Bone syringe nozzle in two pieces. The tapered cone was once threaded into the round washer-like piece but has snapped-off.
This syringe fragment was found in 2013 when archaeologists monitoring the replacement of sewer and water mains along Fulton Street in lower Manhattan between Cliff and Pearl Streets unearthed a large concentration of over 4,000 artifacts dating to the early 19th century. Subsequent research determined that the artifact deposit was located within the cellar of 263 Pearl Street (formerly Queen Street), a three-story brick dwelling and storefront, that contained a middle-class boarding house run by a Mrs. Riddle followed by Widow Williams between 1798 and 1815/16. In 1816 the building was demolished when the street to the west was widened and renamed Fulton in honor of engineer Robert Fulton (the inventor of the steamship). The artifacts found in the cellar of 263 Pearl speak to the day-to-day life of the boarding house proprietors and residents—artifacts associated with the cooking and serving of food and drink as well as items related to personal health and hygiene like medicine bottles, a bone toothbrush, and chamber pots. This particular stoneware jar would have been used for food storage by the boardinghouse proprietresses.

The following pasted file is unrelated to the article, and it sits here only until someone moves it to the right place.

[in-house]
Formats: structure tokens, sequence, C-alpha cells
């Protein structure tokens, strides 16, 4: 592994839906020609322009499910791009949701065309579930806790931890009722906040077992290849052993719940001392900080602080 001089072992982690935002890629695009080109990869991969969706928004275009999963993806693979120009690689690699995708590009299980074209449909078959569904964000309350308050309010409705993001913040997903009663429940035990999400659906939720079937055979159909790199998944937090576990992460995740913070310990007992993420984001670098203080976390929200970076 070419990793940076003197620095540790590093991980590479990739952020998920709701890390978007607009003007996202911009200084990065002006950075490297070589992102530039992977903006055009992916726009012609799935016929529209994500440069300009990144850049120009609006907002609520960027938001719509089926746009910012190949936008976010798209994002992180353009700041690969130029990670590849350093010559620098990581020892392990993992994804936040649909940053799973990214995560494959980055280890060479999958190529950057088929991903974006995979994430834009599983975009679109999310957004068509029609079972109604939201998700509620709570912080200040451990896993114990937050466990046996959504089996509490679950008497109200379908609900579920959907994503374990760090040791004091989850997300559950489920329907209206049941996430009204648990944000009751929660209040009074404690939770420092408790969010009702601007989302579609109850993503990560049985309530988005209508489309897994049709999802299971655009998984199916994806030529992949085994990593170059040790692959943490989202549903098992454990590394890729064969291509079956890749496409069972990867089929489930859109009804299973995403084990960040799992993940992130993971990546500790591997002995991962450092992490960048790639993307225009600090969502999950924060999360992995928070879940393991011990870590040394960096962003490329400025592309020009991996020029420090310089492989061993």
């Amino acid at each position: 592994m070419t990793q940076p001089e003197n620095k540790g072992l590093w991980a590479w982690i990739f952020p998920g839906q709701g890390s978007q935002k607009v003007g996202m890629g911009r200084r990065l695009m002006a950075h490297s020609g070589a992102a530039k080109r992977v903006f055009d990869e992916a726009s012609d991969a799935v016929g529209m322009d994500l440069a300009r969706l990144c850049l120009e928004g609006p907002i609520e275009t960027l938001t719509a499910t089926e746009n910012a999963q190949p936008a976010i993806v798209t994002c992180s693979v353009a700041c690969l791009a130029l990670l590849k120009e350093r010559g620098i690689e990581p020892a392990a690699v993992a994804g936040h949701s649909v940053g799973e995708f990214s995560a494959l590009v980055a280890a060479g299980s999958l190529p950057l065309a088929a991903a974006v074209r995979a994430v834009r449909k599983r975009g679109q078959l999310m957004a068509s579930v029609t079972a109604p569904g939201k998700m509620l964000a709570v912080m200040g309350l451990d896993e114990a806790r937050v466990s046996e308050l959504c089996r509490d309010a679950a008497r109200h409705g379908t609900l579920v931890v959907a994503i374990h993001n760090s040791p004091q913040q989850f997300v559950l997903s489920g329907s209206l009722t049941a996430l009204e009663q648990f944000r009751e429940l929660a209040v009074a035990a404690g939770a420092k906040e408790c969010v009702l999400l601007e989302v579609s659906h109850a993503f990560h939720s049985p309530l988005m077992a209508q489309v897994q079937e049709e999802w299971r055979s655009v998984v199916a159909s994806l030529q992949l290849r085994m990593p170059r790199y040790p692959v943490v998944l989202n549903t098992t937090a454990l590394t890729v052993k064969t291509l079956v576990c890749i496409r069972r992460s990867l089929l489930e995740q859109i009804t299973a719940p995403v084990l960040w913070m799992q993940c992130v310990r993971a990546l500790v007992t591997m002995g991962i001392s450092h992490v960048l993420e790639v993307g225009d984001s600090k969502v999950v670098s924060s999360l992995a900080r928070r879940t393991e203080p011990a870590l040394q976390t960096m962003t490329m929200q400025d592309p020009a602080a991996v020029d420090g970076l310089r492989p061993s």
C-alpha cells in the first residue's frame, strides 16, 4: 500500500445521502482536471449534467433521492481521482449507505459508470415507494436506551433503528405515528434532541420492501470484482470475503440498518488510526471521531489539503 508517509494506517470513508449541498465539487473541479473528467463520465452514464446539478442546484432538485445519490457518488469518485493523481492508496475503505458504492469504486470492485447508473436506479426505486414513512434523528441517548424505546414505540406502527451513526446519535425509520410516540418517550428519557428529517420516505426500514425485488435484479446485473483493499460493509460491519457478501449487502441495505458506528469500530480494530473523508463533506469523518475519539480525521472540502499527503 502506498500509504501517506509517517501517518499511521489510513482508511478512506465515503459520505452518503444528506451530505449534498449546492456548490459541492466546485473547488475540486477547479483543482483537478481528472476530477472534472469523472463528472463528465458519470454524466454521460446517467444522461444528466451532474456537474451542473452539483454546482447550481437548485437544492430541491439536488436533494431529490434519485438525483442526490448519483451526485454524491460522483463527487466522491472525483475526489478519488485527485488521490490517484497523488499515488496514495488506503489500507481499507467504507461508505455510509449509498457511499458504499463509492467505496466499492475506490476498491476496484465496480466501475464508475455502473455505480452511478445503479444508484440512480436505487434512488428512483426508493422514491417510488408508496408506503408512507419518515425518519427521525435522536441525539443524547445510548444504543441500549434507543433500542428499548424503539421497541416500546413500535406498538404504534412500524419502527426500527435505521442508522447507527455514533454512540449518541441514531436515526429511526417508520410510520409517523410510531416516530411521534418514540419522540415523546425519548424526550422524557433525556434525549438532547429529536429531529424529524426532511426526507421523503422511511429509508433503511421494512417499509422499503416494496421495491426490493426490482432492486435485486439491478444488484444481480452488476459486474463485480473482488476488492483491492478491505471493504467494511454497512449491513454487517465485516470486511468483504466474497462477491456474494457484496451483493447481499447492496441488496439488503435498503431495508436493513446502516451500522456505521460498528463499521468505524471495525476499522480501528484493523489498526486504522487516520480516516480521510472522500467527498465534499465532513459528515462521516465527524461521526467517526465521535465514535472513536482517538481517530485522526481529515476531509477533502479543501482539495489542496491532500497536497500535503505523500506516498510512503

1793 - 1819